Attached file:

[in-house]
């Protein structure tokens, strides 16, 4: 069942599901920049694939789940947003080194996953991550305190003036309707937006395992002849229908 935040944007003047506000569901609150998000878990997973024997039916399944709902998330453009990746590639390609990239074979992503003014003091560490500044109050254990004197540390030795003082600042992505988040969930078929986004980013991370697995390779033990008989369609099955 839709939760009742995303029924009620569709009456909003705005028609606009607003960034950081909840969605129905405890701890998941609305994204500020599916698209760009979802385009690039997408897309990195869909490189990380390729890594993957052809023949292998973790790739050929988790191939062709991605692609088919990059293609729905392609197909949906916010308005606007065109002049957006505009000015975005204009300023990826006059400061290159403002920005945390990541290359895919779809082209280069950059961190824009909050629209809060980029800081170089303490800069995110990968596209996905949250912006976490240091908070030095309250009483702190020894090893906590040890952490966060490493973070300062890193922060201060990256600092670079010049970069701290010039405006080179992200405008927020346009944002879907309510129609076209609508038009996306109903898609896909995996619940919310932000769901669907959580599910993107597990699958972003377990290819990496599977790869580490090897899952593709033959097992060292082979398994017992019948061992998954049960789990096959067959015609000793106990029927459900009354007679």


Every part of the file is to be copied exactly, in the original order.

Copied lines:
[in-house]
């Protein structure tokens, strides 16, 4: 069942599901920049694939789940947003080194996953991550305190003036309707937006395992002849229908 935040944007003047506000569901609150998000878990997973024997039916399944709902998330453009990746590639390609990239074979992503003014003091560490500044109050254990004197540390030795003082600042992505988040969930078929986004980013991370697995390779033990008989369609099955 839709939760009742995303029924009620569709009456909003705005028609606009607003960034950081909840969605129905405890701890998941609305994204500020599916698209760009979802385009690039997408897309990195869909490189990380390729890594993957052809023949292998973790790739050929988790191939062709991605692609088919990059293609729905392609197909949906916010308005606007065109002049957006505009000015975005204009300023990826006059400061290159403002920005945390990541290359895919779809082209280069950059961190824009909050629209809060980029800081170089303490800069995110990968596209996905949250912006976490240091908070030095309250009483702190020894090893906590040890952490966060490493973070300062890193922060201060990256600092670079010049970069701290010039405006080179992200405008927020346009944002879907309510129609076209609508038009996306109903898609896909995996619940919310932000769901669907959580599910993107597990699958972003377990290819990496599977790869580490090897899952593709033959097992060292082979398994017992019948061992998954049960789990096959067959015609000793106990029927459900009354007679």